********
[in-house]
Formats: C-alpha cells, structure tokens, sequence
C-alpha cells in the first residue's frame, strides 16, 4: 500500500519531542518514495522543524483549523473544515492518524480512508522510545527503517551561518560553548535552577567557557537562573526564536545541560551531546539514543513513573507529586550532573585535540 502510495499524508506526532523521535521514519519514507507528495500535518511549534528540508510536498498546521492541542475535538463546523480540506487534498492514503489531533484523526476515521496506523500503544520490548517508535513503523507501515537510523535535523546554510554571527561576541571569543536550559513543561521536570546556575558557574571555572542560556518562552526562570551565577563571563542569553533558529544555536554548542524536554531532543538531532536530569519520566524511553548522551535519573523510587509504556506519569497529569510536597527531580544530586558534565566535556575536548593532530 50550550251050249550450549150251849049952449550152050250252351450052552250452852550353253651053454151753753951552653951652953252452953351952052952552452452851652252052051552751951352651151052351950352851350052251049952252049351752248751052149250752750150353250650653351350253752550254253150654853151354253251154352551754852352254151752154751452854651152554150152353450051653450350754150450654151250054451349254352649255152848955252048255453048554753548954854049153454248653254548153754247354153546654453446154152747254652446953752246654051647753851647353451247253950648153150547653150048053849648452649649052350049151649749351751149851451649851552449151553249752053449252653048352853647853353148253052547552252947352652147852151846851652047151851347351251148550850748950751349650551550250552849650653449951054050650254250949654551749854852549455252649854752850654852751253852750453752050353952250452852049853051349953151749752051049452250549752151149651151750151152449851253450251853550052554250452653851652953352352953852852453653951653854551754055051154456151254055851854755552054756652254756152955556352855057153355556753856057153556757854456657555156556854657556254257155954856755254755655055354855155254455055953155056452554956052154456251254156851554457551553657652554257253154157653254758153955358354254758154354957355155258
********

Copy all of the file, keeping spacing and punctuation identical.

[in-house]
Formats: C-alpha cells, structure tokens, sequence
C-alpha cells in the first residue's frame, strides 16, 4: 500500500519531542518514495522543524483549523473544515492518524480512508522510545527503517551561518560553548535552577567557557537562573526564536545541560551531546539514543513513573507529586550532573585535540 502510495499524508506526532523521535521514519519514507507528495500535518511549534528540508510536498498546521492541542475535538463546523480540506487534498492514503489531533484523526476515521496506523500503544520490548517508535513503523507501515537510523535535523546554510554571527561576541571569543536550559513543561521536570546556575558557574571555572542560556518562552526562570551565577563571563542569553533558529544555536554548542524536554531532543538531532536530569519520566524511553548522551535519573523510587509504556506519569497529569510536597527531580544530586558534565566535556575536548593532530 50550550251050249550450549150251849049952449550152050250252351450052552250452852550353253651053454151753753951552653951652953252452953351952052952552452452851652252052051552751951352651151052351950352851350052251049952252049351752248751052149250752750150353250650653351350253752550254253150654853151354253251154352551754852352254151752154751452854651152554150152353450051653450350754150450654151250054451349254352649255152848955252048255453048554753548954854049153454248653254548153754247354153546654453446154152747254652446953752246654051647753851647353451247253950648153150547653150048053849648452649649052350049151649749351751149851451649851552449151553249752053449252653048352853647853353148253052547552252947352652147852151846851652047151851347351251148550850748950751349650551550250552849650653449951054050650254250949654551749854852549455252649854752850654852751253852750453752050353952250452852049853051349953151749752051049452250549752151149651151750151152449851253450251853550052554250452653851652953352352953852852453653951653854551754055051154456151254055851854755552054756652254756152955556352855057153355556753856057153556757854456657555156556854657556254257155954856755254755655055354855155254455055953155056452554956052154456251254156851554457551553657652554257253154157653254758153955358354254758154354957355155258